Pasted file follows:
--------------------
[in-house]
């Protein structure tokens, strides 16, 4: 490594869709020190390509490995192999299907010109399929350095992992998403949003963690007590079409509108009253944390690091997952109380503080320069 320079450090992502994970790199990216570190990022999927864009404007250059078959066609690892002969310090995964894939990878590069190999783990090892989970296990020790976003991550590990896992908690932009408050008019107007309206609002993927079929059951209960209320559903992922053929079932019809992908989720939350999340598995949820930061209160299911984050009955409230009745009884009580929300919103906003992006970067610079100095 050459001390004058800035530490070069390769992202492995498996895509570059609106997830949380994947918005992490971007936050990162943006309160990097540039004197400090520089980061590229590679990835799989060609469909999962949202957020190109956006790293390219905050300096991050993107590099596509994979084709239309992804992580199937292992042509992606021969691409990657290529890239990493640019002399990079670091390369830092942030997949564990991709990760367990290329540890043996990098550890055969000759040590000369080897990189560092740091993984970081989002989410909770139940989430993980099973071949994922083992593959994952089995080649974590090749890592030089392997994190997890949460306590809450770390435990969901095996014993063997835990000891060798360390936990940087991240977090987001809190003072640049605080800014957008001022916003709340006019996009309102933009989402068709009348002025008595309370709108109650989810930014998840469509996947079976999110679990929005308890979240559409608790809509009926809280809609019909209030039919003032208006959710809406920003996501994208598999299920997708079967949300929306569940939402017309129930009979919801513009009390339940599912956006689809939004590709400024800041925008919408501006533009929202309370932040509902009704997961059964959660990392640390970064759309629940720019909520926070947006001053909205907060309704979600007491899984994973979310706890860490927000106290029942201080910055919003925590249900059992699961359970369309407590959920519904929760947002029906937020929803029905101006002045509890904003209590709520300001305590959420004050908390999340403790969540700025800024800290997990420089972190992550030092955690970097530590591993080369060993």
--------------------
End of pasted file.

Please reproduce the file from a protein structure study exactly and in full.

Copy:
[in-house]
């Protein structure tokens, strides 16, 4: 490594869709020190390509490995192999299907010109399929350095992992998403949003963690007590079409509108009253944390690091997952109380503080320069 320079450090992502994970790199990216570190990022999927864009404007250059078959066609690892002969310090995964894939990878590069190999783990090892989970296990020790976003991550590990896992908690932009408050008019107007309206609002993927079929059951209960209320559903992922053929079932019809992908989720939350999340598995949820930061209160299911984050009955409230009745009884009580929300919103906003992006970067610079100095 050459001390004058800035530490070069390769992202492995498996895509570059609106997830949380994947918005992490971007936050990162943006309160990097540039004197400090520089980061590229590679990835799989060609469909999962949202957020190109956006790293390219905050300096991050993107590099596509994979084709239309992804992580199937292992042509992606021969691409990657290529890239990493640019002399990079670091390369830092942030997949564990991709990760367990290329540890043996990098550890055969000759040590000369080897990189560092740091993984970081989002989410909770139940989430993980099973071949994922083992593959994952089995080649974590090749890592030089392997994190997890949460306590809450770390435990969901095996014993063997835990000891060798360390936990940087991240977090987001809190003072640049605080800014957008001022916003709340006019996009309102933009989402068709009348002025008595309370709108109650989810930014998840469509996947079976999110679990929005308890979240559409608790809509009926809280809609019909209030039919003032208006959710809406920003996501994208598999299920997708079967949300929306569940939402017309129930009979919801513009009390339940599912956006689809939004590709400024800041925008919408501006533009929202309370932040509902009704997961059964959660990392640390970064759309629940720019909520926070947006001053909205907060309704979600007491899984994973979310706890860490927000106290029942201080910055919003925590249900059992699961359970369309407590959920519904929760947002029906937020929803029905101006002045509890904003209590709520300001305590959420004050908390999340403790969540700025800024800290997990420089972190992550030092955690970097530590591993080369060993």